A surgeon from Sierra Leone, who was also a permanent resident of the United States, became the second US Ebola casualty on Monday, a Nebraska hospital announced.
Dr. Martin Salia arrived at the Nebraska Medical Center in a critical condition on Saturday. The 44-year-old died on Monday morning, the hospital announced. He contracted the disease while working in Sierra Leone.
Dr. Salia was apparently wrongly diagnosed earlier and the 'medical lapse' is now being held responsible for his death. He tested negative for Ebola on 7 November after showing symptoms. Another test on 10 November confirmed the virus.
Friends, family, fellow physicians and President Obama have all expressed their sorrow at the surgeon's passing away.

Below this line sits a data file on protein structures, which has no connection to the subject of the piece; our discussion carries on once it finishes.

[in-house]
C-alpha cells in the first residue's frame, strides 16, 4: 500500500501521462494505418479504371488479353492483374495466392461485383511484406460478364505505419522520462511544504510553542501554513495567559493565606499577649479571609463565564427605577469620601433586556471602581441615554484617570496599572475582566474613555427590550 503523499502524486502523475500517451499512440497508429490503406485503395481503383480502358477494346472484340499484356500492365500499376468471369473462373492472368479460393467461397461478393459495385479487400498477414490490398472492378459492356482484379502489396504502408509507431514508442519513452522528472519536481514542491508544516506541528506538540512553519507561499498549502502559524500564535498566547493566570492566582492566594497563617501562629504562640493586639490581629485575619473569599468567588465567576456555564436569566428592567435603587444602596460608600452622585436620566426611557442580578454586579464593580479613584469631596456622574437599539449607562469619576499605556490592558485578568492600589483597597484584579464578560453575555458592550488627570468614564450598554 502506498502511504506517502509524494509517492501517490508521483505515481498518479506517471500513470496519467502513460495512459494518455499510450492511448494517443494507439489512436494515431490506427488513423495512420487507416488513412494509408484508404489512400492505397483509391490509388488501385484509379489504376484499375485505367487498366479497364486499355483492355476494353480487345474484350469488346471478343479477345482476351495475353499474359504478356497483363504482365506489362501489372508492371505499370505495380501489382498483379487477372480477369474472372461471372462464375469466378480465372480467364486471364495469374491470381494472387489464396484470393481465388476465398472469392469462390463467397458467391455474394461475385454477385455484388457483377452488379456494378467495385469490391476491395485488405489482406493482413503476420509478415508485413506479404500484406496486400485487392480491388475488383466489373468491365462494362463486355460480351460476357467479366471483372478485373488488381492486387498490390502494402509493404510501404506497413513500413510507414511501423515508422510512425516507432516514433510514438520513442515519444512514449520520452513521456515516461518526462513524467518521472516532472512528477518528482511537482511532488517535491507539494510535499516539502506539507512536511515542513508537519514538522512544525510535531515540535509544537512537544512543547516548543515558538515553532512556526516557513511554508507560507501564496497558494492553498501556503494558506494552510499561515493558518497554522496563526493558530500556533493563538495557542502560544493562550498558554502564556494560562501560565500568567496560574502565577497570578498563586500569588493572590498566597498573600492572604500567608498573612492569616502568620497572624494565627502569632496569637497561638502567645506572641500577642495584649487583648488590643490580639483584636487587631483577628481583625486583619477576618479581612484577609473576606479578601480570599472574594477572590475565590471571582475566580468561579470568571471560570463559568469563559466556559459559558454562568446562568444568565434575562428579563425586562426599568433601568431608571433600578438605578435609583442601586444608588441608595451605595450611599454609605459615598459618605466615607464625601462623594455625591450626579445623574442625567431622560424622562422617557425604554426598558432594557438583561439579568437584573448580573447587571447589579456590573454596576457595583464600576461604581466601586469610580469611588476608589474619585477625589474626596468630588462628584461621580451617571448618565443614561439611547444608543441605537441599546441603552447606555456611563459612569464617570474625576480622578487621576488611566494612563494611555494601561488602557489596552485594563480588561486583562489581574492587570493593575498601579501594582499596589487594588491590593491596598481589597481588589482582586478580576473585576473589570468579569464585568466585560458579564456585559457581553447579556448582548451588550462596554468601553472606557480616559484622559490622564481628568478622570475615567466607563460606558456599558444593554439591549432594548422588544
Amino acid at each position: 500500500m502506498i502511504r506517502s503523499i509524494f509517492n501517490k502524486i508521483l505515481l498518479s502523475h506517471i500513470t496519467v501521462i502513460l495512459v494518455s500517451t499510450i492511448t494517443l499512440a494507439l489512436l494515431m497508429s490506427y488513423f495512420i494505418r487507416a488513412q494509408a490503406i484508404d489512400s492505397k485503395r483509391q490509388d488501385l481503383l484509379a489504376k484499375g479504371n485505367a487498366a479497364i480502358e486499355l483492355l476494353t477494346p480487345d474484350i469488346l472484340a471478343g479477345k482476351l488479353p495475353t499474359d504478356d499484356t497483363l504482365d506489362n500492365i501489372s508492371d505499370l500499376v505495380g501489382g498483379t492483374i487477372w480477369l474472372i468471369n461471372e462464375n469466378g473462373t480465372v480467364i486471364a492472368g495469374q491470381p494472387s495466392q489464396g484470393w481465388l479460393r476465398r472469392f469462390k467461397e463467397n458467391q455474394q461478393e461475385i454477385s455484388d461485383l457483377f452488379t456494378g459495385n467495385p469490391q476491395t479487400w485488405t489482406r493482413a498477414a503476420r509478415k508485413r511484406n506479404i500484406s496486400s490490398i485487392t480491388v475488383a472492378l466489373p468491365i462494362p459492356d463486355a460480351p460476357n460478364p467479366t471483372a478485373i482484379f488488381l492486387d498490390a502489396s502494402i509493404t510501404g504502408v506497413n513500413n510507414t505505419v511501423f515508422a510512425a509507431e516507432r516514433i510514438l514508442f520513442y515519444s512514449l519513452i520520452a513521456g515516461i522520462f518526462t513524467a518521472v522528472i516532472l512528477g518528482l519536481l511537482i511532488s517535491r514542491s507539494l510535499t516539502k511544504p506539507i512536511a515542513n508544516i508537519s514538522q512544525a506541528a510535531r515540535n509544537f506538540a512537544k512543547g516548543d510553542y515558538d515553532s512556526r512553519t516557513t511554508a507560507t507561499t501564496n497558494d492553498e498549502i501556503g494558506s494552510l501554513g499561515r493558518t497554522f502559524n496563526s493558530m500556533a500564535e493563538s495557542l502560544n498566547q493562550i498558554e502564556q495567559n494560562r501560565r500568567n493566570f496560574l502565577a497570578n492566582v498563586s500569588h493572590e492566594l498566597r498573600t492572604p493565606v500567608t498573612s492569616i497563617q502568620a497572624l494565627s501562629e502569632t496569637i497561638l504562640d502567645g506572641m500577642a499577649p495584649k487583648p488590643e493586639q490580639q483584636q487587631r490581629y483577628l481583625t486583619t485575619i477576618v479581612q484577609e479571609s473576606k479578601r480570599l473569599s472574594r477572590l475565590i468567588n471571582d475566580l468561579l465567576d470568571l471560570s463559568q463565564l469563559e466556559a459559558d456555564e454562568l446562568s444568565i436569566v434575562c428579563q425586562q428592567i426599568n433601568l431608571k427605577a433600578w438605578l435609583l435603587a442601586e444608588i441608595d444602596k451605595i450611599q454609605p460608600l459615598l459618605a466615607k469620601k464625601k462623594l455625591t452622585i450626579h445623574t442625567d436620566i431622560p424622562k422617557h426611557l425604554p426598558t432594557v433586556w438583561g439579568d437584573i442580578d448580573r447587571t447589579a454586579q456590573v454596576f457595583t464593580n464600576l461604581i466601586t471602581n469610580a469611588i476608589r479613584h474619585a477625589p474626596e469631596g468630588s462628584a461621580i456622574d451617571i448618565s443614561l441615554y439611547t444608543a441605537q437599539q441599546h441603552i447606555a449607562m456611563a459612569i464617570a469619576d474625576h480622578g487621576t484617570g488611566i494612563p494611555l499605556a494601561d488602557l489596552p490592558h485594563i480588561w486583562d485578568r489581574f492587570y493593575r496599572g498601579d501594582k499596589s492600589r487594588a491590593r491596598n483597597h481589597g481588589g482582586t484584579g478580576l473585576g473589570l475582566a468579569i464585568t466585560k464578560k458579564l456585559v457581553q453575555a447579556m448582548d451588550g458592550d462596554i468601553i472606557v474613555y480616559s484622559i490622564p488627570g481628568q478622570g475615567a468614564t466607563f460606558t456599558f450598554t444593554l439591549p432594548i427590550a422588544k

"It is with an extremely heavy heart that we share this news," Phil Smith, medical director of the Bio-containment Unit at the hospital said, according to USA Today. "Dr. Salia was extremely critical when he arrived here, and unfortunately, despite our best efforts, we weren't able to save him."
Obama issued a statement extending his "heartfelt condolences" to Salia's family members.
"Dr. Salia dedicated his life to saving others," Obama said. "He viewed his vocation as his calling."
Salia's family also issued a statement saying they were extremely "saddened" by the death and requested the media to allow private time for his wife and two sons. Patricia Mustapha, a friend of the diseased described Dr. Salia as a kind-hearted man and an excellent doctor.
"He was back in his country, helping his people," he told WUSA-TV in D.C. "We are just so sad. He died a hero."
Since the first Ebola case was reported in March in Guinea this year, 5,000 people have died from the virus, the World Health Organization reported in its latest update. The agency claims that the number could be much higher as many cases go unreported.